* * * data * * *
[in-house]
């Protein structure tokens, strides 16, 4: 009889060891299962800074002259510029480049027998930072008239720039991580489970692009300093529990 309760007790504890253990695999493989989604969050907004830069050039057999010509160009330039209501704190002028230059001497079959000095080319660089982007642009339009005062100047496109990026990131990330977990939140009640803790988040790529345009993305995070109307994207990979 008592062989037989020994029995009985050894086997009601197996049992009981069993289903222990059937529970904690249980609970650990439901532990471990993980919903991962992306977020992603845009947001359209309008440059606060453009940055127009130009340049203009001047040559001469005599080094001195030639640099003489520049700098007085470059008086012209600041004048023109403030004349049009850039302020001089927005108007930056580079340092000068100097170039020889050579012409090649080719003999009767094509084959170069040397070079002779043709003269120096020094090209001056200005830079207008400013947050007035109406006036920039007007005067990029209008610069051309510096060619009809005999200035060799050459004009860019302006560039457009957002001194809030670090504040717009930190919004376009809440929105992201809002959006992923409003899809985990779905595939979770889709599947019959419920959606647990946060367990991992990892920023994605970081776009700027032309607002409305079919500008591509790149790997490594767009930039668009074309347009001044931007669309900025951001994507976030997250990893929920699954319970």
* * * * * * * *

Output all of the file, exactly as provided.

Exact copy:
[in-house]
């Protein structure tokens, strides 16, 4: 009889060891299962800074002259510029480049027998930072008239720039991580489970692009300093529990 309760007790504890253990695999493989989604969050907004830069050039057999010509160009330039209501704190002028230059001497079959000095080319660089982007642009339009005062100047496109990026990131990330977990939140009640803790988040790529345009993305995070109307994207990979 008592062989037989020994029995009985050894086997009601197996049992009981069993289903222990059937529970904690249980609970650990439901532990471990993980919903991962992306977020992603845009947001359209309008440059606060453009940055127009130009340049203009001047040559001469005599080094001195030639640099003489520049700098007085470059008086012209600041004048023109403030004349049009850039302020001089927005108007930056580079340092000068100097170039020889050579012409090649080719003999009767094509084959170069040397070079002779043709003269120096020094090209001056200005830079207008400013947050007035109406006036920039007007005067990029209008610069051309510096060619009809005999200035060799050459004009860019302006560039457009957002001194809030670090504040717009930190919004376009809440929105992201809002959006992923409003899809985990779905595939979770889709599947019959419920959606647990946060367990991992990892920023994605970081776009700027032309607002409305079919500008591509790149790997490594767009930039668009074309347009001044931007669309900025951001994507976030997250990893929920699954319970």